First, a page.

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But the only way of remedying those failures is to ensure that "hate crimes" are at least recorded as a separate category, so that when the justice system is failing to tackle them and failing to protect particular groups, we know about it and can address it.

Whether it's a good idea to legally establish automatically higher sentences for crimes if they are deemed to be "hate crimes" (as was suggested at one point in the UK, I believe), I don't know, although I agree with Heather's point that motives should be taken into account when sentencing.

But I think the value of recording hate crimes as a separate category for purposes of measurement and analysis is pretty indisputable.


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Milke
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The only problem is that police often do already keep track of who commits what crimes against whom; if you've ever heard of 'racial profiling', you'll have some idea how that works. It also happens to be something a lot of people have problems with. Would you consider it fair to find yourself considered more suspect than someone else simply because of the colour of your skin, or your sex? A lot of black men who get pulled over simply because they are black men, just as an example, don't. The Toronto Star actually took on TO's PD on this issue some time ago, and found that the vast majority of the city's inhabitants were really bothered by such practices.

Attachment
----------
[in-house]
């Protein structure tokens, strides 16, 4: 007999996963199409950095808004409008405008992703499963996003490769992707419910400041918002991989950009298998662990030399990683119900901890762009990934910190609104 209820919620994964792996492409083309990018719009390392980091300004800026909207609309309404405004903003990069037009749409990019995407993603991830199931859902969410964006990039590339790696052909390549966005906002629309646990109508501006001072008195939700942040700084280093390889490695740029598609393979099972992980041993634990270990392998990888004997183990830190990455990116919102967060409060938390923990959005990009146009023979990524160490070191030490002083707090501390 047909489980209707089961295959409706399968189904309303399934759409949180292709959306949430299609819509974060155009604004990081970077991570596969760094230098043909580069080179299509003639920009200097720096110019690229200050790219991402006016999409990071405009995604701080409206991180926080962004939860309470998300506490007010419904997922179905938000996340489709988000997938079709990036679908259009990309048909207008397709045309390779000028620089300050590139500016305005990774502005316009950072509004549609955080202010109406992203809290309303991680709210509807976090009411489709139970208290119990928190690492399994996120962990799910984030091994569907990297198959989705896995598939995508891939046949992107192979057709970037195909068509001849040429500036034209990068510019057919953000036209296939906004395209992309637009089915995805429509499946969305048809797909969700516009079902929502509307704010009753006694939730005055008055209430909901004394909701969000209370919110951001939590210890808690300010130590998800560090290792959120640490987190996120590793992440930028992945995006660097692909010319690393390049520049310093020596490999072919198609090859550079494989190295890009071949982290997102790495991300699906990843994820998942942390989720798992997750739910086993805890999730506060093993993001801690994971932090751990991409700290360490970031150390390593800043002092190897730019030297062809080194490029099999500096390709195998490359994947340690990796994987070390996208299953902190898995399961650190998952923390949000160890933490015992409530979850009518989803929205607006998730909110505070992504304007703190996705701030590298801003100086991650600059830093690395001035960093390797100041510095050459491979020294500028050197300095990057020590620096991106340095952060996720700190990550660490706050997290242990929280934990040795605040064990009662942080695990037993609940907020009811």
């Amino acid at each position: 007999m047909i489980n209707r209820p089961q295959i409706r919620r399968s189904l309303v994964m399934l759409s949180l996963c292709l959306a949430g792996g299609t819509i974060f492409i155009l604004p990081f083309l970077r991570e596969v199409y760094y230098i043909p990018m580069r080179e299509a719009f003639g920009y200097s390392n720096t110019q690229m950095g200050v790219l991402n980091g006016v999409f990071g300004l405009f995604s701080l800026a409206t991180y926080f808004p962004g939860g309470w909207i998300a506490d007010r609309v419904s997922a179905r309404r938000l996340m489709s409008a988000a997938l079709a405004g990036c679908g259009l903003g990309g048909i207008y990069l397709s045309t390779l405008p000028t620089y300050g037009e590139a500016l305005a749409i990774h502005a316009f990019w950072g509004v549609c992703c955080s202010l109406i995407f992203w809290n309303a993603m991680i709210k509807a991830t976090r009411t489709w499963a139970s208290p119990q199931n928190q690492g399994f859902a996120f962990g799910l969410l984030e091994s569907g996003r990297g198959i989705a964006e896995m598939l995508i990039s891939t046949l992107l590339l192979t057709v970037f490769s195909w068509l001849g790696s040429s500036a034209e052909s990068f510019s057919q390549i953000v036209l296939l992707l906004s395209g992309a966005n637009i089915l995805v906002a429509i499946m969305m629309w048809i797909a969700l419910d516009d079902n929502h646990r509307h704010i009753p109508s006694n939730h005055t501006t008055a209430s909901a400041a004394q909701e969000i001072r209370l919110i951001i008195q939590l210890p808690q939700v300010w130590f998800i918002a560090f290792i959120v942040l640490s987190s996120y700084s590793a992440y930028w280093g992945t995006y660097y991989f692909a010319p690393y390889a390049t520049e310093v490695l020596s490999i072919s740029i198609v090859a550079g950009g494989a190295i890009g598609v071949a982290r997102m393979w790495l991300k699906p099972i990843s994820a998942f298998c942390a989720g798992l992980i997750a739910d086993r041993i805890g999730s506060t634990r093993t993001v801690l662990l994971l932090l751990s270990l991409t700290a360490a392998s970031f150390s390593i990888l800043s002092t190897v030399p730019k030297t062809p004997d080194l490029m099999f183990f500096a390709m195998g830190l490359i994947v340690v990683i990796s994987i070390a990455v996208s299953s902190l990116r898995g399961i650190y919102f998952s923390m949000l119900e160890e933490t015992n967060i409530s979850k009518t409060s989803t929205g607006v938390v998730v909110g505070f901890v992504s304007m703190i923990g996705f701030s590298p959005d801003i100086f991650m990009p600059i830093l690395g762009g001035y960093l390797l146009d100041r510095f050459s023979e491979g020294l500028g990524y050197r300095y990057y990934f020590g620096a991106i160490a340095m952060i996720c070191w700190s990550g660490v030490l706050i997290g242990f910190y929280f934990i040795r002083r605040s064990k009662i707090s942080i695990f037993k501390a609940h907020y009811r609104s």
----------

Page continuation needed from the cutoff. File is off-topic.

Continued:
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Milke, with an L, SSBD, RATS, TMNTP, MF, CWCD, DNFTF

Ask me, I won't say no, how could I?


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Heather
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Yet what we're looking at with hate crimes is the opposite, isn't it?

The perpetrator is not being profiled, their victim is because that victim was "selected" for violence on a criteria sought out by the perp.


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BruinDan
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quote:
Originally posted by Miz Scarlet:
But I don't see calling crimes of hate for what they are as neccessarily standing counter to that.

Sure, you can call them what they are, but how do you arrive at that? As it stands now, we've got "protected classes" of people to whom those laws apply. Included among protected classes are racial and ethnic minorities, members of the LGBT community, religious minorities, and the newest club members, adults-of-advanced-age (legislature can't agree if age discrimination should start at 40 or 50 or what).

What this means is that if a 25-year-old heterosexual Caucasian guy walking down the street in West Hollywood gets attacked by four belligerent men, it is not a hate crime even when proof exists that the attack was motivated strictly upon hatred of that person's sexual orientation, skin color, age, etc.

And I, for one, have a serious problem with that. Aside from the fact that I'm not sure it's Constitutionally sound (14th Amendment? Equal Protection Clause, anyone?), it just seems plain wrong to afford certain rules to certain groups of people and deny them to others. I thought this was the case when I read about Jim Crow laws as a youth, and I think it's wrong now that the shoe is on the other foot.